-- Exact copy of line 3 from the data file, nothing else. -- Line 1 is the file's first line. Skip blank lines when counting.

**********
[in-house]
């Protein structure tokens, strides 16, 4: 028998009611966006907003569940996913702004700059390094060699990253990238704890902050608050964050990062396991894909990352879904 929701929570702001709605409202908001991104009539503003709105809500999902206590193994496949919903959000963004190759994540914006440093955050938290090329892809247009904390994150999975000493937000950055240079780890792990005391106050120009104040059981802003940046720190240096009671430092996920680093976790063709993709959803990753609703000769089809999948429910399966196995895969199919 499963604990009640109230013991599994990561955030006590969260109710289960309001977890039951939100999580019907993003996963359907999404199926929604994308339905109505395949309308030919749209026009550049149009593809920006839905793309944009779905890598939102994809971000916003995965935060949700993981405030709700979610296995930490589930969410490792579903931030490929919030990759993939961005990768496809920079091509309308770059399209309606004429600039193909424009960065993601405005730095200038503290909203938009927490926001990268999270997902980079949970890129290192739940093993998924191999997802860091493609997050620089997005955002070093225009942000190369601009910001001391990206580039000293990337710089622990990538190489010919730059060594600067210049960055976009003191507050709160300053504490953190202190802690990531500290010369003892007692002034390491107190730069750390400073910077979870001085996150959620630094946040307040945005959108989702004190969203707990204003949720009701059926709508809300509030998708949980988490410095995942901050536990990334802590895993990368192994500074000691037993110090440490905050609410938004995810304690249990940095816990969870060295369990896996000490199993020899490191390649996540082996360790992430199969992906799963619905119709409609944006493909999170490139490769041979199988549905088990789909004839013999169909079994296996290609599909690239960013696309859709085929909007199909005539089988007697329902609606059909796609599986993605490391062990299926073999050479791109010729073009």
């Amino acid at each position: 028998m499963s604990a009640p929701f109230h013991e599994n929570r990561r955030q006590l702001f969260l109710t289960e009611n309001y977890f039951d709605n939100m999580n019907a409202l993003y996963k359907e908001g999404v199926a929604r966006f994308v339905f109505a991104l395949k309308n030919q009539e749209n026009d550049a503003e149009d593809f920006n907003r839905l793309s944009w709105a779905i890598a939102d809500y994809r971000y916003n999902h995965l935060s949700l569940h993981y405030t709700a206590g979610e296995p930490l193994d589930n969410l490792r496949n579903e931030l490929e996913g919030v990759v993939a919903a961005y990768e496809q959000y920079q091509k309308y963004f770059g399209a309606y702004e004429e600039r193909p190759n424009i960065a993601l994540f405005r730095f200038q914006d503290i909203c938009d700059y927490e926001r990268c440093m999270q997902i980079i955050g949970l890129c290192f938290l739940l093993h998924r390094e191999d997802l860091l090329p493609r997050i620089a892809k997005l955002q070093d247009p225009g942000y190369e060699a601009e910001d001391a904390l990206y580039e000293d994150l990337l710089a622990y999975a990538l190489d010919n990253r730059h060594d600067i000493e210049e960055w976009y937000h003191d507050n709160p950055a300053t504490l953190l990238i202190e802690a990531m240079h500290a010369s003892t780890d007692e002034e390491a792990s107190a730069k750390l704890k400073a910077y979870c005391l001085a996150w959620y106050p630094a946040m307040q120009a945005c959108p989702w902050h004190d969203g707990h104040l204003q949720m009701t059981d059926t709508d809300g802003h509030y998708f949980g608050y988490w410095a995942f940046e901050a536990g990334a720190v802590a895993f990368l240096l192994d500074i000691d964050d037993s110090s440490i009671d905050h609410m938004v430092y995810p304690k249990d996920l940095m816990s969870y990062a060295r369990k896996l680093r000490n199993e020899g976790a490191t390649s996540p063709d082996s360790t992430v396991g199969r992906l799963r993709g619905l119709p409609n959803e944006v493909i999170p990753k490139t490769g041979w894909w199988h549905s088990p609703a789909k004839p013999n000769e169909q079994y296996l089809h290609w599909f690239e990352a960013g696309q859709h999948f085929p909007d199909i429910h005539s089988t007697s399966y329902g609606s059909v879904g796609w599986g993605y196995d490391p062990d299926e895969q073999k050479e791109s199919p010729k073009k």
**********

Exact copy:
């Amino acid at each position: 028998m499963s604990a009640p929701f109230h013991e599994n929570r990561r955030q006590l702001f969260l109710t289960e009611n309001y977890f039951d709605n939100m999580n019907a409202l993003y996963k359907e908001g999404v199926a929604r966006f994308v339905f109505a991104l395949k309308n030919q009539e749209n026009d550049a503003e149009d593809f920006n907003r839905l793309s944009w709105a779905i890598a939102d809500y994809r971000y916003n999902h995965l935060s949700l569940h993981y405030t709700a206590g979610e296995p930490l193994d589930n969410l490792r496949n579903e931030l490929e996913g919030v990759v993939a919903a961005y990768e496809q959000y920079q091509k309308y963004f770059g399209a309606y702004e004429e600039r193909p190759n424009i960065a993601l994540f405005r730095f200038q914006d503290i909203c938009d700059y927490e926001r990268c440093m999270q997902i980079i955050g949970l890129c290192f938290l739940l093993h998924r390094e191999d997802l860091l090329p493609r997050i620089a892809k997005l955002q070093d247009p225009g942000y190369e060699a601009e910001d001391a904390l990206y580039e000293d994150l990337l710089a622990y999975a990538l190489d010919n990253r730059h060594d600067i000493e210049e960055w976009y937000h003191d507050n709160p950055a300053t504490l953190l990238i202190e802690a990531m240079h500290a010369s003892t780890d007692e002034e390491a792990s107190a730069k750390l704890k400073a910077y979870c005391l001085a996150w959620y106050p630094a946040m307040q120009a945005c959108p989702w902050h004190d969203g707990h104040l204003q949720m009701t059981d059926t709508d809300g802003h509030y998708f949980g608050y988490w410095a995942f940046e901050a536990g990334a720190v802590a895993f990368l240096l192994d500074i000691d964050d037993s110090s440490i009671d905050h609410m938004v430092y995810p304690k249990d996920l940095m816990s969870y990062a060295r369990k896996l680093r000490n199993e020899g976790a490191t390649s996540p063709d082996s360790t992430v396991g199969r992906l799963r993709g619905l119709p409609n959803e944006v493909i999170p990753k490139t490769g041979w894909w199988h549905s088990p609703a789909k004839p013999n000769e169909q079994y296996l089809h290609w599909f690239e990352a960013g696309q859709h999948f085929p909007d199909i429910h005539s089988t007697s399966y329902g609606s059909v879904g796609w599986g993605y196995d490391p062990d299926e895969q073999k050479e791109s199919p010729k073009k």